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I have an Iruxi (lizardfolk) monk who would consider it rude to ask about someone's gender in normal discussion -- unlike those mammals, they just don't obsess about the dangly bits on other people's bodies. How they communicate with other people, however, would depend heavily on the way that the Taldane (Common) language handles gender. Is there any documentation from Paizo regarding the Inner Sea setting that would indicate how it works? AFAICT, I would need to choose between:

  1. a language that has no gendered pronouns or articles, in which case it wouldn't ever come up in conversation;

  2. a language with both gendered and non-gendered pronouns and articles, in which case it might be noticed in conversation but not matter much;

  3. a language like Spanish, where everything is gendered, and the need to choose one option over another could cause misunderstandings.

To clarify, I am not asking what language I would use -- I assume the table speaks whatever language its players are most comfortable using. This is an RP question about the in-game characteristics of the language that the character would speak.

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    \$\begingroup\$ It could be worth noting that while Taldane is the common language of the Inner Sea region, other locations in Golarion have different common languages (such as Mwangi in the Mwangi Expanse, or Tien in Tian Xia). \$\endgroup\$
    – brandon
    Jan 8 at 21:00
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    \$\begingroup\$ I agree that the answer for these other regions' common tongues is also an interesting one, though I was looking for the answer as it regards the Inner Sea. Is there a tag I should have added for that? \$\endgroup\$
    – papidave
    Jan 8 at 22:25
  • \$\begingroup\$ Are there any real life languages like your 2nd option? Or do you consider "it" as non-gendered? \$\endgroup\$
    – András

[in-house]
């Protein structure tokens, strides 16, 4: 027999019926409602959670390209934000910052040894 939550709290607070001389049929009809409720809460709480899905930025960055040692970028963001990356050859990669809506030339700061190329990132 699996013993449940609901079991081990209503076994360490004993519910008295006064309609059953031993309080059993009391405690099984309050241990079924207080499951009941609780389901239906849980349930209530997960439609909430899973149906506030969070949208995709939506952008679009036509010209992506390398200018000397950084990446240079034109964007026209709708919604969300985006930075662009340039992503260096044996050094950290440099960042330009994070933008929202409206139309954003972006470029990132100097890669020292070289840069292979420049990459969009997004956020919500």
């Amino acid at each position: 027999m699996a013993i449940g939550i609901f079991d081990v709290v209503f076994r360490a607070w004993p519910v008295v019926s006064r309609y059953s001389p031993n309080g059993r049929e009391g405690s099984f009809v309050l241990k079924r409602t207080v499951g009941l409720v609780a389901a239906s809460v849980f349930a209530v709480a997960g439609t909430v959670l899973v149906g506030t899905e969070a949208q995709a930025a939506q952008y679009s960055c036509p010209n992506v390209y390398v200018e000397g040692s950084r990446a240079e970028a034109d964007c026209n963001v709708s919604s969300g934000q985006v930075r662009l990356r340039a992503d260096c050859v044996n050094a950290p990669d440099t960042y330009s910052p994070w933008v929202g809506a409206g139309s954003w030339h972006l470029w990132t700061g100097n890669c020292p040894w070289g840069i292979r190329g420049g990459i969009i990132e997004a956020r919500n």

Jan 9 at 7:35
  • \$\begingroup\$ Huh, this is an interesting one. My first reaction was "English" (as an English speaker), followed by "whatever your table's primary language is" on further thought. But now I'm not sure... What do non-English tables generally play Common as? English? Latin? French? The local dialect? \$\endgroup\$
    – AceCalhoon
    Jan 9 at 17:48
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    \$\begingroup\$ @András, I would say that "it" is non-gendered, but it is not suitable for describing persons. That's why I didn't mention "English" for option #2 -- we typically end up using "they", which confuses people who don't understand it's use for single individuals. \$\endgroup\$
    – papidave
    Jan 10 at 17:17

1 Answer 1

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There is no official language analogues for Golarion

The Inner Sea World Guide and Pathfinder Wiki seem to me the best sources of knowledge on this matter, and neither comment on parallels in real world languages.

That being the case, your group should talk about it and decide which method will provide the most entertainment and least stress given your character choice.

If you are looking for best guesses, I have most commonly seen Taldane equated to British English (with Andoran sometimes using the US dialect) due to the similarities between the countries; however, I have also seen it be considered French and Italian.

To answer your question for those suggestions:

  • English - both
  • Italian - gendered only (although 'loro' has recently been adopted for people who specifically wish to be ungendered)
  • French - both

Copying a comment by user indigochild so it's not lost to time:

An additional supporting detail: Lost Omens Legends contains writeups of several genderless/nonbinary/genderfluid characters. None of them contain any descriptions of pronouns. Paizo just uses whatever pronouns without comment.

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    \$\begingroup\$ +1. An additional supporting detail: Lost Omens Legends contains writeups of several genderless/nonbinary/genderfluid characters. None of them contain any descriptions of pronouns. Paizo just uses whatever pronouns without comment. \$\endgroup\$ Jan 10 at 15:11
  • \$\begingroup\$ I haven't read Lost Omens Legends -- thank you. This lack of detail does impact role play, because people who work in gendered languages tend to take note of people who don't, so I guess Wheaton's Law will decide this, as you suggest. \$\endgroup\$
    – papidave
    Feb 23 at 2:33

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